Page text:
5. Corfu. This is a gappy memory for me; we went in the summer of my 10th birthday. Loving the water then as much as I do now, I spent the whole first day in the sea. I even went back in the sea after dinner. I didn't get sun burn, but I did get heatstroke. The only thing I remember about it, other than being very sick, was coming out of sleep with Mother Hand staring desperately into my face, shaking me and shouting, 'What is it? What is it?' in my face. Evidently I had been asleep with my eyes open and calling for her. This sounds terrifying even as a non-parent. 

Most of the ensuing holiday pictures from the trip feature me with a Corfu cap on. Mother Hand got bitten by a snake and we both got horribly travel sick during a trip to the mainland. I tried water-skiing and failed spectacularly to stand up. But other than that it was a fun trip. 

Friday 1 September 2023

Fave Friday

Five favourite back-to-school memories

In honour of the new term...

1. Buying the new school bag. Nanny Hand took me round many shops looking for the perfect item, some time towards the end of August, before I went into (I think) Year 9. I have a dim memory of some kind of half-covered precinct that was probably near where they lived in Redditch, and being my usual unbelievably picky teen self. In the end I picked some hideous canvas shoulder bag that was beige and had camels or some kind of Aztec print on it. Heavy 90s vibe. Mother Hand was suitably disappointed that I got something that was (a) so easily dirtied and (b) relatively impractical for carrying large amounts of school-related items with me.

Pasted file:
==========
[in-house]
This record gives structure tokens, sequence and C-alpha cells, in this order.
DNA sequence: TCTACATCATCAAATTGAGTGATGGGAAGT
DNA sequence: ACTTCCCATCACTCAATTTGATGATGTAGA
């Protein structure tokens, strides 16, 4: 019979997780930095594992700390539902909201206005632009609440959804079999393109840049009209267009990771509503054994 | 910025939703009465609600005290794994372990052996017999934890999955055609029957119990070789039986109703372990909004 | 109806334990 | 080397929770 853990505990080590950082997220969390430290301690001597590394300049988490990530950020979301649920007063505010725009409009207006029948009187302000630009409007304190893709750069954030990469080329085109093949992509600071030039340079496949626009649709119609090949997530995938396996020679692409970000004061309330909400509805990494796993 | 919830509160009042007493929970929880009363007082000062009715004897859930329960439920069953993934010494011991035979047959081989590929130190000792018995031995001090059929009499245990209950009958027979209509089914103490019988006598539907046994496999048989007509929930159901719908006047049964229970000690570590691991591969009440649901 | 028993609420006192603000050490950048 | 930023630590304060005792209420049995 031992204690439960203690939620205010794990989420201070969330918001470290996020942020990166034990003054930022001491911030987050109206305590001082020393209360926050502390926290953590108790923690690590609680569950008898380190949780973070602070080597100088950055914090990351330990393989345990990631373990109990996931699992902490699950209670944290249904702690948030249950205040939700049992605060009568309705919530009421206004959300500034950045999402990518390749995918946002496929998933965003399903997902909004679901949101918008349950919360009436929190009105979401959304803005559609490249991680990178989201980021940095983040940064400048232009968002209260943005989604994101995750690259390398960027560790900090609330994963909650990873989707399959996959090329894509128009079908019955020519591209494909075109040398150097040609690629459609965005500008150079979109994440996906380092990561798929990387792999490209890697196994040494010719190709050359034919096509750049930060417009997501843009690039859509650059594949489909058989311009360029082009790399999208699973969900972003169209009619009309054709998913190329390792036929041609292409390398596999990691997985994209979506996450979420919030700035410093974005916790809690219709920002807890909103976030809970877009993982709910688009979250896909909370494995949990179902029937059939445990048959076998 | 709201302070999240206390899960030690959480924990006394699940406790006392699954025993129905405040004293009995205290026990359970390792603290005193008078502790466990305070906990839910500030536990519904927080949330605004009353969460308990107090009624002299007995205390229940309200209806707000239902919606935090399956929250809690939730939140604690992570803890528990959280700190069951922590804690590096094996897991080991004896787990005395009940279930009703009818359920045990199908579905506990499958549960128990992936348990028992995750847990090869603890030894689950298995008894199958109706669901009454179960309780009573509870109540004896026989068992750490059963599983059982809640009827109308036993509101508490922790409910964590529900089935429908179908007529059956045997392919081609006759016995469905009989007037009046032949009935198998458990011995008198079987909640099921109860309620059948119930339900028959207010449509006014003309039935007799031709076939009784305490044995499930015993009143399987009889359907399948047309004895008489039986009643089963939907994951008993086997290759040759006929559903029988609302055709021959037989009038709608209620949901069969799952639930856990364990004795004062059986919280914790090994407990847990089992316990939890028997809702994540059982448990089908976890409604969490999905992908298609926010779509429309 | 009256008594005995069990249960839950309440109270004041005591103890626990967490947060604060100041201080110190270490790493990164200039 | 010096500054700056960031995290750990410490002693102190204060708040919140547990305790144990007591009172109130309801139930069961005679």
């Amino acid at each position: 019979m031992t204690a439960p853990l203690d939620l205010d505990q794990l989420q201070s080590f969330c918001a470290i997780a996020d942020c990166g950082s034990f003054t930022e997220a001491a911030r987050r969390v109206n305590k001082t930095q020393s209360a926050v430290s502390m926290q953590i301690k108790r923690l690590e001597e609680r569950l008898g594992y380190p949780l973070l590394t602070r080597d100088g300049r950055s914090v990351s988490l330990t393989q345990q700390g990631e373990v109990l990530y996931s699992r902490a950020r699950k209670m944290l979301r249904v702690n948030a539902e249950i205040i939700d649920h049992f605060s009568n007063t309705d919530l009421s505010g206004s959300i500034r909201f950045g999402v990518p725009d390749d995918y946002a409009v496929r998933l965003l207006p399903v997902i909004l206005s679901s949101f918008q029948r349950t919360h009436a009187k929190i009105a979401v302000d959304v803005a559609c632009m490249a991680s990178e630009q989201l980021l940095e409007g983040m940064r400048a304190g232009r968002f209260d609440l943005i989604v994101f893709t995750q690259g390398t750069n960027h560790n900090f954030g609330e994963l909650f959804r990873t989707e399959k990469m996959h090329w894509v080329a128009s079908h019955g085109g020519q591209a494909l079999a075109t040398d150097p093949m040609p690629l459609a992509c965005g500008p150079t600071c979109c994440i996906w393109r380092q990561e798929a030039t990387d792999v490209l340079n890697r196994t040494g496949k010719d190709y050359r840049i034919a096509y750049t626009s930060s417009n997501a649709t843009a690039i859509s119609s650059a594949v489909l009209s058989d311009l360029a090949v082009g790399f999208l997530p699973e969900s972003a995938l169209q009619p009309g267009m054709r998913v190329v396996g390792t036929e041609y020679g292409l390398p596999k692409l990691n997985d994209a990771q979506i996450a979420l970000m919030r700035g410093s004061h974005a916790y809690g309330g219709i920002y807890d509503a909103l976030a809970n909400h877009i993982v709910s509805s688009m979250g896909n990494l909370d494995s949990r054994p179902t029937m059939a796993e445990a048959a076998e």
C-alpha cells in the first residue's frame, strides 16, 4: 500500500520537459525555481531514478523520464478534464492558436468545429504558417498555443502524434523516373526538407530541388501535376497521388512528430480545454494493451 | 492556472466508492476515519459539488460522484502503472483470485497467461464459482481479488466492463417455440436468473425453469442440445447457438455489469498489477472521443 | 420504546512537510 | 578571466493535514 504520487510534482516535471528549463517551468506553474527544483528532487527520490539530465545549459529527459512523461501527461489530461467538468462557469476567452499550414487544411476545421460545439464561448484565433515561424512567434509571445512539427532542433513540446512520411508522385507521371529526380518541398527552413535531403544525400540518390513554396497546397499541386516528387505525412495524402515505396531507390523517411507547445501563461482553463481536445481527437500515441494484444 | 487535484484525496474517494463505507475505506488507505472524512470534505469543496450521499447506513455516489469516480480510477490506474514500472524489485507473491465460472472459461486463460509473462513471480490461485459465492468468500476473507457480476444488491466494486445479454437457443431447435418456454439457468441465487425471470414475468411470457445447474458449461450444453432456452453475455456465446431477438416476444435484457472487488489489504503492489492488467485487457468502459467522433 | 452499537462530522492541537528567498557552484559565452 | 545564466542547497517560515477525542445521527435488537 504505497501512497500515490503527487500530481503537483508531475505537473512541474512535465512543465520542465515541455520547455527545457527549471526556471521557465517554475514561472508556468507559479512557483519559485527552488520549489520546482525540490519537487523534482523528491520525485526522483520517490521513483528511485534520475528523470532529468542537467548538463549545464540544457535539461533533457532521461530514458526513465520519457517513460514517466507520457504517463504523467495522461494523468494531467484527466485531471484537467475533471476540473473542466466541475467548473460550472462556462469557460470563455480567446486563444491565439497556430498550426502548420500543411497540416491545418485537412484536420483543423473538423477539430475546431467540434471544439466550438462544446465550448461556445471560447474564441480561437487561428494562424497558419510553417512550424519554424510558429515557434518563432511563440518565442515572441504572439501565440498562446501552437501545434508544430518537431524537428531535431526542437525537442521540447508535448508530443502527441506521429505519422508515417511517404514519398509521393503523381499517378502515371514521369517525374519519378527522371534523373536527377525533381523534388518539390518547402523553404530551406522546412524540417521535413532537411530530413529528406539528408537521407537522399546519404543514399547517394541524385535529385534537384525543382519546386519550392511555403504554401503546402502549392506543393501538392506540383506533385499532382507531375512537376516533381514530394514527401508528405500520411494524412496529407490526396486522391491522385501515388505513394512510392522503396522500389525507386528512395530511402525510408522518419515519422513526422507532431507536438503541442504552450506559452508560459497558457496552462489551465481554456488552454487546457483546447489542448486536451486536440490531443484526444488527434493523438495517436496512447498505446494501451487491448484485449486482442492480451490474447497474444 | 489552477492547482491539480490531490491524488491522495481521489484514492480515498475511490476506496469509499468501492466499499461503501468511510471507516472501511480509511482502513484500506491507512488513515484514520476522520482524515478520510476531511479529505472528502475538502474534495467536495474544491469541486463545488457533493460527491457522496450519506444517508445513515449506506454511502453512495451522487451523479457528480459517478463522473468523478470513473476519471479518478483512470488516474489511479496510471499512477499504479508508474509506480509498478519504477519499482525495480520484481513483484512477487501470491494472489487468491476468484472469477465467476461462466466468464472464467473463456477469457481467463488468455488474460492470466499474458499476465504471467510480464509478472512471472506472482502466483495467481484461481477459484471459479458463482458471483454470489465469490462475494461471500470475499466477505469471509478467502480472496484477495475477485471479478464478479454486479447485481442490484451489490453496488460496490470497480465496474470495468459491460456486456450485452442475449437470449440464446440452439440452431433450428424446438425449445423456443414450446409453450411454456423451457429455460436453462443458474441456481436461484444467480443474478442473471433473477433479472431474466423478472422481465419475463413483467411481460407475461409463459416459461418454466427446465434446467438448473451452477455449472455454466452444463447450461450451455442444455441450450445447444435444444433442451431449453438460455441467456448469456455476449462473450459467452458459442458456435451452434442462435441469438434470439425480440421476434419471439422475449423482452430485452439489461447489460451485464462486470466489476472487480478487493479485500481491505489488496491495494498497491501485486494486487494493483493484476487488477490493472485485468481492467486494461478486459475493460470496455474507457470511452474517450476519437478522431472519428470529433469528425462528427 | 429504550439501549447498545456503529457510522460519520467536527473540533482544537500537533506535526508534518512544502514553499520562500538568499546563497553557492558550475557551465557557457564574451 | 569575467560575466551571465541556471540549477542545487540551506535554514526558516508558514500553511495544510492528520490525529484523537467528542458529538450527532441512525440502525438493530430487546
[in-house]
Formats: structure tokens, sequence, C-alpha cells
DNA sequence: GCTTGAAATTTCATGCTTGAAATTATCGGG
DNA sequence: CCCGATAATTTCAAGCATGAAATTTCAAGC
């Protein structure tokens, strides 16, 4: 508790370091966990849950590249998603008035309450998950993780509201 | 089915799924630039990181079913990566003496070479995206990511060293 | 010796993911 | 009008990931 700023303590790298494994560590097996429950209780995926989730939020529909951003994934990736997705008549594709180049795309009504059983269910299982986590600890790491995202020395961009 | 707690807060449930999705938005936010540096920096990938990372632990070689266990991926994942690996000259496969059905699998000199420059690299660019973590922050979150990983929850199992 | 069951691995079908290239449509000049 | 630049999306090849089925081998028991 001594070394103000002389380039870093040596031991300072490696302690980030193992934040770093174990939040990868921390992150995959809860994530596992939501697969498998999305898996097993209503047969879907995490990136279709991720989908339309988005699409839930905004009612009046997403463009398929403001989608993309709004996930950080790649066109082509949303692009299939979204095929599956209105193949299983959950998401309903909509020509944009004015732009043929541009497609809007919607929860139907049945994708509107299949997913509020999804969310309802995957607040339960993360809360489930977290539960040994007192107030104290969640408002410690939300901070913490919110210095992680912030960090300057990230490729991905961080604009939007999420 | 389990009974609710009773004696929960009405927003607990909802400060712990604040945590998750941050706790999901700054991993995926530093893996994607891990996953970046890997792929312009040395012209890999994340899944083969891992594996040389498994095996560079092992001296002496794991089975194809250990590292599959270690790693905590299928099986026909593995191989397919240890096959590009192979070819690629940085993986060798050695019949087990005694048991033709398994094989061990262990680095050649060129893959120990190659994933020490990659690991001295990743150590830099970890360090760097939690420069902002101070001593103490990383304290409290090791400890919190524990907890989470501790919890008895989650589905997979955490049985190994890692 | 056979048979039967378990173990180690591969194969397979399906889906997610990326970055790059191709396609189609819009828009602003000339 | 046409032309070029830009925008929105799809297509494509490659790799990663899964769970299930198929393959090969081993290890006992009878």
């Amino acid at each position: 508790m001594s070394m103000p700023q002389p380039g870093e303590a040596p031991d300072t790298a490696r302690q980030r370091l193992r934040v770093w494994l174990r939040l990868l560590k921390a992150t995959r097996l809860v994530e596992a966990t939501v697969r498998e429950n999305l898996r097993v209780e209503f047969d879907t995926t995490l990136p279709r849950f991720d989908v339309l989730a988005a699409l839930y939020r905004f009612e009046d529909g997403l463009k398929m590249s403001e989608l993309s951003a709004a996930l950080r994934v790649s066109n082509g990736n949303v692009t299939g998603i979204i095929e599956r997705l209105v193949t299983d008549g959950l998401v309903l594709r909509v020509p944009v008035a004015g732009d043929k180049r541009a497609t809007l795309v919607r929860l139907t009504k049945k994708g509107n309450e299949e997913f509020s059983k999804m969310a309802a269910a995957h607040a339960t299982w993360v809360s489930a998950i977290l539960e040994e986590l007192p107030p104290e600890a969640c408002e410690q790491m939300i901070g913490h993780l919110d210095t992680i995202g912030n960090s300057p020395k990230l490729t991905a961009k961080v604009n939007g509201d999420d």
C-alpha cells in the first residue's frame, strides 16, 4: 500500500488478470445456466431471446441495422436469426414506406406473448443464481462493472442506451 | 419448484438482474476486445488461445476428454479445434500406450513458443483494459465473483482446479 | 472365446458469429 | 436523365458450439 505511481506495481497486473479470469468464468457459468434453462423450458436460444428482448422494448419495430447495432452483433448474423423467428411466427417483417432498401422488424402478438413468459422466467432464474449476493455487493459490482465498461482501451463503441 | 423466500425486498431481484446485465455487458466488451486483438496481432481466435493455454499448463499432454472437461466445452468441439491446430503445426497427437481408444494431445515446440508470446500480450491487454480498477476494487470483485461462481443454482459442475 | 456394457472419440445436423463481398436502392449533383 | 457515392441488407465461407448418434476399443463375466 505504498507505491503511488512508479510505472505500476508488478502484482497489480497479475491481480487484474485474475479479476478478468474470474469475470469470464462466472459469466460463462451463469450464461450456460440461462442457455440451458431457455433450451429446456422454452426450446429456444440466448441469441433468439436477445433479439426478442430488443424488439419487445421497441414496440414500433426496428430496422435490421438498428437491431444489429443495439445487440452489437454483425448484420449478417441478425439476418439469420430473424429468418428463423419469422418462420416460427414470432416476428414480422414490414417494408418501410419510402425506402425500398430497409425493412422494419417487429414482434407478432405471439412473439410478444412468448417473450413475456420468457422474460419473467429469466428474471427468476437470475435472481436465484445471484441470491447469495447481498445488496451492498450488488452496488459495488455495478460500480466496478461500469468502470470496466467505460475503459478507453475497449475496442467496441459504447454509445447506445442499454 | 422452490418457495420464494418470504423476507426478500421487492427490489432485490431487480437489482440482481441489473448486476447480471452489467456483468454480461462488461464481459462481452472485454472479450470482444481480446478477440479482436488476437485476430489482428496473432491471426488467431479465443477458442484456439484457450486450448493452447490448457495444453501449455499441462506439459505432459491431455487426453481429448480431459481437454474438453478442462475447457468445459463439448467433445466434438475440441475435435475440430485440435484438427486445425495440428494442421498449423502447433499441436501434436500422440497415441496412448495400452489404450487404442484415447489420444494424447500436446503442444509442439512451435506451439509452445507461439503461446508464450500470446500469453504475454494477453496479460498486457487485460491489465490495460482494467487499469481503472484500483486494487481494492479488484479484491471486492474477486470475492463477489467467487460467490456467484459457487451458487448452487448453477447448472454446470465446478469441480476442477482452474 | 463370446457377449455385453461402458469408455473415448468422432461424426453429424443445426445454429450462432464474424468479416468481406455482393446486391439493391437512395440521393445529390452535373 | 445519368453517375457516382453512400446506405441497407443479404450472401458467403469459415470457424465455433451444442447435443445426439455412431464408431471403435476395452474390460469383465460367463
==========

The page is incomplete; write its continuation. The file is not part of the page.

2. The smell of WHSmith. It is common for everybody to bang on about the stench of a Lush shop but I think all shops have their own scent and WHSmith is a particularly evocative one for me. What is it? Books, pens, cards, magazines. The smell of choosing a new pencil case, and wheedling for wholly impractical rubbers shaped like ice cream cones and wholly unnecessary highlighter pens. Towers of colourful lever arch files that I never needed because there were always second-hand ones available from Mother Hand's work and, anyway, who needs more than one lever arch folder when you're at school. Doing pocket money maths so you could sneak a CD single in and still afford everything you needed.